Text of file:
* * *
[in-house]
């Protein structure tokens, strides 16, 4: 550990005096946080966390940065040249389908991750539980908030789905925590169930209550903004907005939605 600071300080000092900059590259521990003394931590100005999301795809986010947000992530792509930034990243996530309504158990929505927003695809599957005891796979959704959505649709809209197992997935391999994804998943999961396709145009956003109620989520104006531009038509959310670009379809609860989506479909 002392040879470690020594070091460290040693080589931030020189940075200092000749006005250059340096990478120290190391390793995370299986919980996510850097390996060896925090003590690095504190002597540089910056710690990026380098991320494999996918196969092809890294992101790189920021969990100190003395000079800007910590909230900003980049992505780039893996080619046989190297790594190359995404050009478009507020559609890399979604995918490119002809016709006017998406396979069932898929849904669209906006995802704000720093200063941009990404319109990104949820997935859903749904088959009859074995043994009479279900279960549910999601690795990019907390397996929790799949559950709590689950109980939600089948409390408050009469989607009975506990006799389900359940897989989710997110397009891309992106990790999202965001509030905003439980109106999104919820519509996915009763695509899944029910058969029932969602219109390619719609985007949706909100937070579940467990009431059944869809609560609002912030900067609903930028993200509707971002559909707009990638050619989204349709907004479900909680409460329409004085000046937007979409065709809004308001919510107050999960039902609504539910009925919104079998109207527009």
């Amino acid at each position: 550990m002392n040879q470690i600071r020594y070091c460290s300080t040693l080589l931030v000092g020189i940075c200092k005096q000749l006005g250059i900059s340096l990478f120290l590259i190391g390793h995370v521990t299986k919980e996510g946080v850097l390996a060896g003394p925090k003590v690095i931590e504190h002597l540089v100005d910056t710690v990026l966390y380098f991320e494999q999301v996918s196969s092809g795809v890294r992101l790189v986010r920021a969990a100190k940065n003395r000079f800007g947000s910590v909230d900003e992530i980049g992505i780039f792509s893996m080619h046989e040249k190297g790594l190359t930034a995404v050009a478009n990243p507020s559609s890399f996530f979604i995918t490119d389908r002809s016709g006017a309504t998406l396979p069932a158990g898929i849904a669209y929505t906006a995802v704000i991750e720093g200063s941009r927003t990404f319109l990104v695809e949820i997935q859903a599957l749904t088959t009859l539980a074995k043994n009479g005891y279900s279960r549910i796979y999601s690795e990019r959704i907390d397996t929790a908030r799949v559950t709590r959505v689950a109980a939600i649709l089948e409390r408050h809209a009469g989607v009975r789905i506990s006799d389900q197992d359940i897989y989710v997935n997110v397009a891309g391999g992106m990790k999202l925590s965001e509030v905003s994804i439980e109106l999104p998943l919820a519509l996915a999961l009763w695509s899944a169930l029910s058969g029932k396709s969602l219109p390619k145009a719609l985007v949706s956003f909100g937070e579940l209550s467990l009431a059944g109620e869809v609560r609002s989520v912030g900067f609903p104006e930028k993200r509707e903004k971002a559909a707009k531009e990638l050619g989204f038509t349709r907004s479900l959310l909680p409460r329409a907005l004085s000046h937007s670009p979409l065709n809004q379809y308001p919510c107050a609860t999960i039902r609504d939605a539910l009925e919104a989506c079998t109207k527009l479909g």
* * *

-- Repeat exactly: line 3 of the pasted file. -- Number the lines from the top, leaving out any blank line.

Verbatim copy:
């Amino acid at each position: 550990m002392n040879q470690i600071r020594y070091c460290s300080t040693l080589l931030v000092g020189i940075c200092k005096q000749l006005g250059i900059s340096l990478f120290l590259i190391g390793h995370v521990t299986k919980e996510g946080v850097l390996a060896g003394p925090k003590v690095i931590e504190h002597l540089v100005d910056t710690v990026l966390y380098f991320e494999q999301v996918s196969s092809g795809v890294r992101l790189v986010r920021a969990a100190k940065n003395r000079f800007g947000s910590v909230d900003e992530i980049g992505i780039f792509s893996m080619h046989e040249k190297g790594l190359t930034a995404v050009a478009n990243p507020s559609s890399f996530f979604i995918t490119d389908r002809s016709g006017a309504t998406l396979p069932a158990g898929i849904a669209y929505t906006a995802v704000i991750e720093g200063s941009r927003t990404f319109l990104v695809e949820i997935q859903a599957l749904t088959t009859l539980a074995k043994n009479g005891y279900s279960r549910i796979y999601s690795e990019r959704i907390d397996t929790a908030r799949v559950t709590r959505v689950a109980a939600i649709l089948e409390r408050h809209a009469g989607v009975r789905i506990s006799d389900q197992d359940i897989y989710v997935n997110v397009a891309g391999g992106m990790k999202l925590s965001e509030v905003s994804i439980e109106l999104p998943l919820a519509l996915a999961l009763w695509s899944a169930l029910s058969g029932k396709s969602l219109p390619k145009a719609l985007v949706s956003f909100g937070e579940l209550s467990l009431a059944g109620e869809v609560r609002s989520v912030g900067f609903p104006e930028k993200r509707e903004k971002a559909a707009k531009e990638l050619g989204f038509t349709r907004s479900l959310l909680p409460r329409a907005l004085s000046h937007s670009p979409l065709n809004q379809y308001p919510c107050a609860t999960i039902r609504d939605a539910l009925e919104a989506c079998t109207k527009l479909g």